Underground Oil Storage Tanks

Storage Tanks

Residential underground heating oil storage tanks have been installed in Canada for over 60 years and are a potential source of contamination of soil and groundwater. They also pose a fire and explosion hazard under certain conditions. Although the Ministry of Environment does not specifically regulate underground oil storage tanks, all property owners in BC under provincial jurisdiction are legally responsible for complying with the provincial Environmental Management Act and the Contaminated Sites and Hazardous Waste Regulations.

It is important to know that property owners are responsible for the removal of an underground oil storage tank on their property and remediation of the soil. Owners are responsible for cleanup if an adjacent site becomes contaminated by oil or water contaminated with oil migrating from the original site.

If you think you have an underground oil storage tank, you can contact a professional oil tank removal company to scan your property. If there is no oil tank, a certificate will be issued for prospective buyers. If an oil tank is discovered, it is recommended that you have it professionally removed before listing your property for sale so it does not negatively impact or delay the sale of your home.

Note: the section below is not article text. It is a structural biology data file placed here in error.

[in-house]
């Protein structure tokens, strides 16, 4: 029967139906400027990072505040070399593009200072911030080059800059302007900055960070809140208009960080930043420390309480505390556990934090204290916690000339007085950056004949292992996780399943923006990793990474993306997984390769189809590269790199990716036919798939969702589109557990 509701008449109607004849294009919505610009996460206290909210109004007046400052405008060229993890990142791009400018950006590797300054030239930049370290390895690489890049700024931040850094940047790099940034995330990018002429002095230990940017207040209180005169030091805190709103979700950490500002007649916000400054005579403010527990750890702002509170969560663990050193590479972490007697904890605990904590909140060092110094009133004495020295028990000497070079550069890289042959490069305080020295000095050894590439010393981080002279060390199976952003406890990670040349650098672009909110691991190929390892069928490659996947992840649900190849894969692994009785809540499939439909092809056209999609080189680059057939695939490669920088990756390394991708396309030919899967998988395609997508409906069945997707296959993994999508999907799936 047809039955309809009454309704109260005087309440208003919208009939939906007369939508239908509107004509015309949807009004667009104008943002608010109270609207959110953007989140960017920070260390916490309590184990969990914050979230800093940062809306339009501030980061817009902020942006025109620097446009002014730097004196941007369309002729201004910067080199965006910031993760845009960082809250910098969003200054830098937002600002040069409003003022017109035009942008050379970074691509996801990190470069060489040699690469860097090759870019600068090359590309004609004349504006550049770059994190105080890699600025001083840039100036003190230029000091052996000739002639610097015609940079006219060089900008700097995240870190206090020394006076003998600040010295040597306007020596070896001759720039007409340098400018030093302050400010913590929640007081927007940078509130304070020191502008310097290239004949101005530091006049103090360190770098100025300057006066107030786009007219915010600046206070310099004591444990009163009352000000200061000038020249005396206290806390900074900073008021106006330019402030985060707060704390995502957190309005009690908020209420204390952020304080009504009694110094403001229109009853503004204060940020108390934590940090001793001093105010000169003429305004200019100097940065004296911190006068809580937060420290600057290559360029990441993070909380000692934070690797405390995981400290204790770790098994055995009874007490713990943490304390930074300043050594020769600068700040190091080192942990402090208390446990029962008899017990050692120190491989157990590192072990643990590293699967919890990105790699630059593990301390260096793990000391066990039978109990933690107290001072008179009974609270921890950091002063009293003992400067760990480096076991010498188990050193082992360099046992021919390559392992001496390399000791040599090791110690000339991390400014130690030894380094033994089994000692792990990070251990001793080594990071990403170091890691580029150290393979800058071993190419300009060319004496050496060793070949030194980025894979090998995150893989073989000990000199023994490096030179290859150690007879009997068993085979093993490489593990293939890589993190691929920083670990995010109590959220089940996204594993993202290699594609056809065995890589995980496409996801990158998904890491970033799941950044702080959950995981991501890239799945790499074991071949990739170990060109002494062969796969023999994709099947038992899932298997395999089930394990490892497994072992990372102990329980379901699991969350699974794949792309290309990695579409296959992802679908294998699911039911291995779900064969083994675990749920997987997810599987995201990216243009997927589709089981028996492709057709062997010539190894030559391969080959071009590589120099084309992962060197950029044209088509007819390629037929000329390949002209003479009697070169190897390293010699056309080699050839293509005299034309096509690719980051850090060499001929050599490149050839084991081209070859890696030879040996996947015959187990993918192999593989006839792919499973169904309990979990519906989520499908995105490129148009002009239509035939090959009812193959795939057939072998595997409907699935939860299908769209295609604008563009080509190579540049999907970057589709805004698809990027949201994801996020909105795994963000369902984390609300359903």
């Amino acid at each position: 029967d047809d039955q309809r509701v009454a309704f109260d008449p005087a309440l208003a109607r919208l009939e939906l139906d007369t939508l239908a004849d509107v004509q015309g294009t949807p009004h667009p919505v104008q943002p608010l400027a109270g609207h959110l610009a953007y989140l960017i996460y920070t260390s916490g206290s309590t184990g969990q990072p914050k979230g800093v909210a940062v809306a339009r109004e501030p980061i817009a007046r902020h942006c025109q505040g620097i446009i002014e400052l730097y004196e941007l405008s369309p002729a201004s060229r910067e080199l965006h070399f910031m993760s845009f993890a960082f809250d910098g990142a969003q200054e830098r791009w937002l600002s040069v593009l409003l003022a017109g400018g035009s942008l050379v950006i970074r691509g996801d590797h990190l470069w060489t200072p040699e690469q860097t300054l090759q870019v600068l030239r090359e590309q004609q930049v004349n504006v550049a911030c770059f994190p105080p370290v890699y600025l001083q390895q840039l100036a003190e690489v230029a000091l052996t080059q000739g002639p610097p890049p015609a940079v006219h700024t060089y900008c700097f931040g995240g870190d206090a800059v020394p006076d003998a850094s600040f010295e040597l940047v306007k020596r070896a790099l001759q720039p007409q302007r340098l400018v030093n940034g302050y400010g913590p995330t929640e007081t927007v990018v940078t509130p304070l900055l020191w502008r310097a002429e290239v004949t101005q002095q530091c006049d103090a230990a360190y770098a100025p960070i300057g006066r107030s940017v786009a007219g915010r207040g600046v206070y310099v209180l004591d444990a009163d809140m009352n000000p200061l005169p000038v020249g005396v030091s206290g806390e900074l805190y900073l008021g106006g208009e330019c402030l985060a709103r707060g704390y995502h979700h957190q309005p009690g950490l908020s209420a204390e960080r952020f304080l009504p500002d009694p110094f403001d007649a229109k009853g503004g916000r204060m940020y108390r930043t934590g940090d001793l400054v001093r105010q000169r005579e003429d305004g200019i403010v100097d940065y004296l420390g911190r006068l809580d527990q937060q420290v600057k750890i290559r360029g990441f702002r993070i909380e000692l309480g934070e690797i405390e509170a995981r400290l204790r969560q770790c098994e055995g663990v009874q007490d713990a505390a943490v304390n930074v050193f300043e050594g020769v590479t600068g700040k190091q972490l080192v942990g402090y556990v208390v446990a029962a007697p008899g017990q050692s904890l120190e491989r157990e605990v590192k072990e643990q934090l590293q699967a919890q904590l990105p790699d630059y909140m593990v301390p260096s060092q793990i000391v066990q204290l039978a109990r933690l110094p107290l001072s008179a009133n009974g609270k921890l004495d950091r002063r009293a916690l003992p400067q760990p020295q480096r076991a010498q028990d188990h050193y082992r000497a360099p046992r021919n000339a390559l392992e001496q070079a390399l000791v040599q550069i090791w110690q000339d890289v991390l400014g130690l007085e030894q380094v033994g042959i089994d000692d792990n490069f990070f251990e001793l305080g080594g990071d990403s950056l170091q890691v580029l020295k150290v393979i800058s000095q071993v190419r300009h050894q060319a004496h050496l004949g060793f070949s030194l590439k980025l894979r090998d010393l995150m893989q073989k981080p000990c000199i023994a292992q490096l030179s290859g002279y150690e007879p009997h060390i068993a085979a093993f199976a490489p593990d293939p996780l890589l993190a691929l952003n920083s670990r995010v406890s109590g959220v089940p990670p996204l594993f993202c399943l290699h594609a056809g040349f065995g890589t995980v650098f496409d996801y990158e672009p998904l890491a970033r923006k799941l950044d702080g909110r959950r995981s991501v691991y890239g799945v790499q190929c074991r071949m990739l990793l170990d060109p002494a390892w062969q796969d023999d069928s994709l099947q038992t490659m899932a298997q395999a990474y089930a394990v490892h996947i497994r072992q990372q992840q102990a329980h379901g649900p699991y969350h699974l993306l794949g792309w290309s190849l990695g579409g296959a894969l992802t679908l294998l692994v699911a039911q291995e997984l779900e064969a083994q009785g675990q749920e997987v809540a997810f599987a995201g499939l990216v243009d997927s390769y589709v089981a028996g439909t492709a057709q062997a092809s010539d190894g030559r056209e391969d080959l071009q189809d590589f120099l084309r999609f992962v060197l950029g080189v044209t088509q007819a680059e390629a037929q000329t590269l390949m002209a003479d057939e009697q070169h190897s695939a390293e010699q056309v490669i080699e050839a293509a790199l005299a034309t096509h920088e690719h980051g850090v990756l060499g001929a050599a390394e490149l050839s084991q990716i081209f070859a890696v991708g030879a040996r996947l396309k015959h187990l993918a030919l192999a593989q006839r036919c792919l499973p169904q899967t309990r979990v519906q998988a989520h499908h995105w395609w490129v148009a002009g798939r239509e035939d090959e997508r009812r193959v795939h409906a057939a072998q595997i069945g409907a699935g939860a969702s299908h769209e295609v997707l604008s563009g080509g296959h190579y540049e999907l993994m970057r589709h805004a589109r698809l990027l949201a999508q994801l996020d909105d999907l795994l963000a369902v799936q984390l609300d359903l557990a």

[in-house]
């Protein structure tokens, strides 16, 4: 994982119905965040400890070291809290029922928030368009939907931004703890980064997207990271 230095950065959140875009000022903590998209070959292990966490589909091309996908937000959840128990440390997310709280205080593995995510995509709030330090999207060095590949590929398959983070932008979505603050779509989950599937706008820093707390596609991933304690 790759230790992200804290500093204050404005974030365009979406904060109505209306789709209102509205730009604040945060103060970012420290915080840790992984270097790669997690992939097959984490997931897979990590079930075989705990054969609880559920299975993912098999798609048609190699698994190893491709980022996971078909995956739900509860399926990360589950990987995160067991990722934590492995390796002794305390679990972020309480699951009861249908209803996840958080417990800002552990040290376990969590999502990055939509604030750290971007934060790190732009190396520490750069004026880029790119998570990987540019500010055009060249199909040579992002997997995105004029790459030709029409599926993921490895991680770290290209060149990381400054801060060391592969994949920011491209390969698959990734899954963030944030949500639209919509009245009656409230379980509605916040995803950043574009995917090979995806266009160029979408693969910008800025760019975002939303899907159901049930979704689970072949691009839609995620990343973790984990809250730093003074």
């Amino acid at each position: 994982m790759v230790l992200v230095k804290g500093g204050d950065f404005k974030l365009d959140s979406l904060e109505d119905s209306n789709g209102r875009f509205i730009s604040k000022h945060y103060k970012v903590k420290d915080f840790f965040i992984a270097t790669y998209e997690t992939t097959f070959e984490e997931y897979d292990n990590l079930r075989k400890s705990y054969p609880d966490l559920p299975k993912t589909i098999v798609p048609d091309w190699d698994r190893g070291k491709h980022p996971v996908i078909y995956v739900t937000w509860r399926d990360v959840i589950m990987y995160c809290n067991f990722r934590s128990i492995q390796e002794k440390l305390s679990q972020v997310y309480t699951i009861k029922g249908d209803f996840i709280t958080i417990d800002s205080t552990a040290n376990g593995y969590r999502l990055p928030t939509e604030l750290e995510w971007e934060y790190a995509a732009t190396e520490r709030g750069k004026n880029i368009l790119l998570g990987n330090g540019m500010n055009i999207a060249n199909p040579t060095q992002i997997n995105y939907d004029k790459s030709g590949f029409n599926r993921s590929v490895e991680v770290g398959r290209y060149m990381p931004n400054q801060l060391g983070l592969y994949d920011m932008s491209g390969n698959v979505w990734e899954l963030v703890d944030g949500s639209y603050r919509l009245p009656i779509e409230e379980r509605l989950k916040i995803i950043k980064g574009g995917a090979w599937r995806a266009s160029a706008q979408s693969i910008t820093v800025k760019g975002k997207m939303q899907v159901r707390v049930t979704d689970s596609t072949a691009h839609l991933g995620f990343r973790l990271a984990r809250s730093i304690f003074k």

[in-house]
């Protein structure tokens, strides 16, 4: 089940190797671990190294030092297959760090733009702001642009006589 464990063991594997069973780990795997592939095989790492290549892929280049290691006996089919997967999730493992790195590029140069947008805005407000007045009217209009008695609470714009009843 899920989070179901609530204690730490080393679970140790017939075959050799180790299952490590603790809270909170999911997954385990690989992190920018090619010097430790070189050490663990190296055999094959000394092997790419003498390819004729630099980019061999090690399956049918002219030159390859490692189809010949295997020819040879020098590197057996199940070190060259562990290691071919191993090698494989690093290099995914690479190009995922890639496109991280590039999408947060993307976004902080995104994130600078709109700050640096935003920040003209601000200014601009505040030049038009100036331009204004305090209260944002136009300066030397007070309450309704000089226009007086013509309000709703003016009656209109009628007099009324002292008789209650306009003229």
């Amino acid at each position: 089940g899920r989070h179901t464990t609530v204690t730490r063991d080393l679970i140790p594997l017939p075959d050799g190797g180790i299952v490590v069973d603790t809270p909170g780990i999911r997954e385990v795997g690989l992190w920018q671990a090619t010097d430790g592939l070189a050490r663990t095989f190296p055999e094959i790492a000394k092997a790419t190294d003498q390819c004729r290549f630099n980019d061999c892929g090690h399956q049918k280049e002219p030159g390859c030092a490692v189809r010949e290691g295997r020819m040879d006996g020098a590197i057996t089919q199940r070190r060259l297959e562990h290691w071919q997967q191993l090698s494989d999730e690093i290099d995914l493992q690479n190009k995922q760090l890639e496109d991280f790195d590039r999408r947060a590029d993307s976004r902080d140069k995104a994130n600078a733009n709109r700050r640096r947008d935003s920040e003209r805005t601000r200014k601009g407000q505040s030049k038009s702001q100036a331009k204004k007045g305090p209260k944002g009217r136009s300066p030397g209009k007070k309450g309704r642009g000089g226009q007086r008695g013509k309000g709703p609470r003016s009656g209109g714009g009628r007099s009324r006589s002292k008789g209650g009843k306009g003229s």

Heritage Spotlight

Edington ResidenceEdington Residence
848 East 6th St. 1912.
Register Ranking: A

We are happy to report that we sold this house in September to a heritage sympathetic buyer who plans to restore the house to its former glory.

The Edington residence is significant due to its tall proportions, elevated setting and prominent corner verandah. The house retains a high degree of original material and integrity.

Elements typical of the Arts and Crafts influence embellish a functional floor plan that takes advantage of the sloping site and natural light. Charles Frederick Edington and his wife, Ada May, built this commodious residence.

Charles was a motorman for the B.C. Electric Railway that ran electric tramways throughout the greater Vancouver area from 1897 to 1958, and greatly influenced the expansion of suburban neighbourhoods throughout the region.

North Vancouver Market Update


In October, there were 130 houses sold.

The benchmark price in October was $1,231,200.

The October 2015 benchmark price is up 18.1% from October 2014.



In October, there were 123 apartments sold.

The benchmark price in October was $381,600.

The October 2015 benchmark price is up 8.4% from October 2014.


In October 2015, there was 1 heritage house sold. It was located in Lower Lonsdale.

The house was listed for $998,000 and sold in 7 days for $1,100,000.

Click here to view PDF version.

View Past Newsletters »


Design by Quasar Design & Data Management Inc.